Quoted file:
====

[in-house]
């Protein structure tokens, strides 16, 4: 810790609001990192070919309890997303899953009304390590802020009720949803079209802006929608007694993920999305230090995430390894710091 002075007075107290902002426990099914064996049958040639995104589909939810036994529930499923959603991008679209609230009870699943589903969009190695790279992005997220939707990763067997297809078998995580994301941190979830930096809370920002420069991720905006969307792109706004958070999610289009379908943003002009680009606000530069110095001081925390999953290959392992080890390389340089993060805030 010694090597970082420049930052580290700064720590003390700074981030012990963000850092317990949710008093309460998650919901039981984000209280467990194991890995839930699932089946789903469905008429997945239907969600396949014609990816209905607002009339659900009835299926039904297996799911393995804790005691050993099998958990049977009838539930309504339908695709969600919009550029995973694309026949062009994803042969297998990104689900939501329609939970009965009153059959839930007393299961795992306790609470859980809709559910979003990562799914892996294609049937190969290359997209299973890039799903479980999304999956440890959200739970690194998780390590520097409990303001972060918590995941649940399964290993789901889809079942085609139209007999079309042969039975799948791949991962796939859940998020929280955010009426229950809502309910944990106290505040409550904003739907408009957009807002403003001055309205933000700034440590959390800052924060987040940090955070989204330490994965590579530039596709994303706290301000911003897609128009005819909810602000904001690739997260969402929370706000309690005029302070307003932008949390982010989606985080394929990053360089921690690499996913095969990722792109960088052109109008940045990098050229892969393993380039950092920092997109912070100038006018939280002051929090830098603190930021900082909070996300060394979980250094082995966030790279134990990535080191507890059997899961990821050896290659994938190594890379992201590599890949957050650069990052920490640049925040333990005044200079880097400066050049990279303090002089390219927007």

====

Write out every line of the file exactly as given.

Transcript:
[in-house]
């Protein structure tokens, strides 16, 4: 810790609001990192070919309890997303899953009304390590802020009720949803079209802006929608007694993920999305230090995430390894710091 002075007075107290902002426990099914064996049958040639995104589909939810036994529930499923959603991008679209609230009870699943589903969009190695790279992005997220939707990763067997297809078998995580994301941190979830930096809370920002420069991720905006969307792109706004958070999610289009379908943003002009680009606000530069110095001081925390999953290959392992080890390389340089993060805030 010694090597970082420049930052580290700064720590003390700074981030012990963000850092317990949710008093309460998650919901039981984000209280467990194991890995839930699932089946789903469905008429997945239907969600396949014609990816209905607002009339659900009835299926039904297996799911393995804790005691050993099998958990049977009838539930309504339908695709969600919009550029995973694309026949062009994803042969297998990104689900939501329609939970009965009153059959839930007393299961795992306790609470859980809709559910979003990562799914892996294609049937190969290359997209299973890039799903479980999304999956440890959200739970690194998780390590520097409990303001972060918590995941649940399964290993789901889809079942085609139209007999079309042969039975799948791949991962796939859940998020929280955010009426229950809502309910944990106290505040409550904003739907408009957009807002403003001055309205933000700034440590959390800052924060987040940090955070989204330490994965590579530039596709994303706290301000911003897609128009005819909810602000904001690739997260969402929370706000309690005029302070307003932008949390982010989606985080394929990053360089921690690499996913095969990722792109960088052109109008940045990098050229892969393993380039950092920092997109912070100038006018939280002051929090830098603190930021900082909070996300060394979980250094082995966030790279134990990535080191507890059997899961990821050896290659994938190594890379992201590599890949957050650069990052920490640049925040333990005044200079880097400066050049990279303090002089390219927007």